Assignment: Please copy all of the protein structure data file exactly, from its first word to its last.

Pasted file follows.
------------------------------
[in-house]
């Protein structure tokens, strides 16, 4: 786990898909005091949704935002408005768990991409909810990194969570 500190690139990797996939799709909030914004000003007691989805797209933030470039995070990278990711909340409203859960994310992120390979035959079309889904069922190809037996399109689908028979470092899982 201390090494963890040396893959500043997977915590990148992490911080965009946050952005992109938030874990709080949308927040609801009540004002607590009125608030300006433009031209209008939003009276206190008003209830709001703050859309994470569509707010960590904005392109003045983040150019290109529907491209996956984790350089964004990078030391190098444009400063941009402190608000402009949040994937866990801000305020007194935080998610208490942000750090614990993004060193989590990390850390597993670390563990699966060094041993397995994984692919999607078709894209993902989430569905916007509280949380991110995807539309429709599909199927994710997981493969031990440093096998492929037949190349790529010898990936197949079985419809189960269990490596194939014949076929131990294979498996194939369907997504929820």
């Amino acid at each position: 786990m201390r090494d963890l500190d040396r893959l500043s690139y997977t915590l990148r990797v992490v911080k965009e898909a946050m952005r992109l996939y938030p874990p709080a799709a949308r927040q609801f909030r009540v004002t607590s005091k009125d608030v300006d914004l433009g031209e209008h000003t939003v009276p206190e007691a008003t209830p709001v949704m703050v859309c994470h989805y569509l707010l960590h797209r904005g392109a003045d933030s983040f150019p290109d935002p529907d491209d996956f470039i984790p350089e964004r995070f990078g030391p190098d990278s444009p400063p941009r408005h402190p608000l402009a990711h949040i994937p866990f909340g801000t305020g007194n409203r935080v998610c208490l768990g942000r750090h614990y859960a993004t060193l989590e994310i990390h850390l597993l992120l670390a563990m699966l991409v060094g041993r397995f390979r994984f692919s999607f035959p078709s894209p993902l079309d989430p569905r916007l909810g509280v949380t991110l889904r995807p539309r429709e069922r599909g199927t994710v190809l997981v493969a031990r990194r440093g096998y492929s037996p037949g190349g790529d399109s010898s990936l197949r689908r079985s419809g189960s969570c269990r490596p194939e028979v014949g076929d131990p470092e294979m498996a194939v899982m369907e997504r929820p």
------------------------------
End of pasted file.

[in-house]
């Protein structure tokens, strides 16, 4: 786990898909005091949704935002408005768990991409909810990194969570 500190690139990797996939799709909030914004000003007691989805797209933030470039995070990278990711909340409203859960994310992120390979035959079309889904069922190809037996399109689908028979470092899982 201390090494963890040396893959500043997977915590990148992490911080965009946050952005992109938030874990709080949308927040609801009540004002607590009125608030300006433009031209209008939003009276206190008003209830709001703050859309994470569509707010960590904005392109003045983040150019290109529907491209996956984790350089964004990078030391190098444009400063941009402190608000402009949040994937866990801000305020007194935080998610208490942000750090614990993004060193989590990390850390597993670390563990699966060094041993397995994984692919999607078709894209993902989430569905916007509280949380991110995807539309429709599909199927994710997981493969031990440093096998492929037949190349790529010898990936197949079985419809189960269990490596194939014949076929131990294979498996194939369907997504929820």
């Amino acid at each position: 786990m201390r090494d963890l500190d040396r893959l500043s690139y997977t915590l990148r990797v992490v911080k965009e898909a946050m952005r992109l996939y938030p874990p709080a799709a949308r927040q609801f909030r009540v004002t607590s005091k009125d608030v300006d914004l433009g031209e209008h000003t939003v009276p206190e007691a008003t209830p709001v949704m703050v859309c994470h989805y569509l707010l960590h797209r904005g392109a003045d933030s983040f150019p290109d935002p529907d491209d996956f470039i984790p350089e964004r995070f990078g030391p190098d990278s444009p400063p941009r408005h402190p608000l402009a990711h949040i994937p866990f909340g801000t305020g007194n409203r935080v998610c208490l768990g942000r750090h614990y859960a993004t060193l989590e994310i990390h850390l597993l992120l670390a563990m699966l991409v060094g041993r397995f390979r994984f692919s999607f035959p078709s894209p993902l079309d989430p569905r916007l909810g509280v949380t991110l889904r995807p539309r429709e069922r599909g199927t994710v190809l997981v493969a031990r990194r440093g096998y492929s037996p037949g190349g790529d399109s010898s990936l197949r689908r079985s419809g189960s969570c269990r490596p194939e028979v014949g076929d131990p470092e294979m498996a194939v899982m369907e997504r929820p």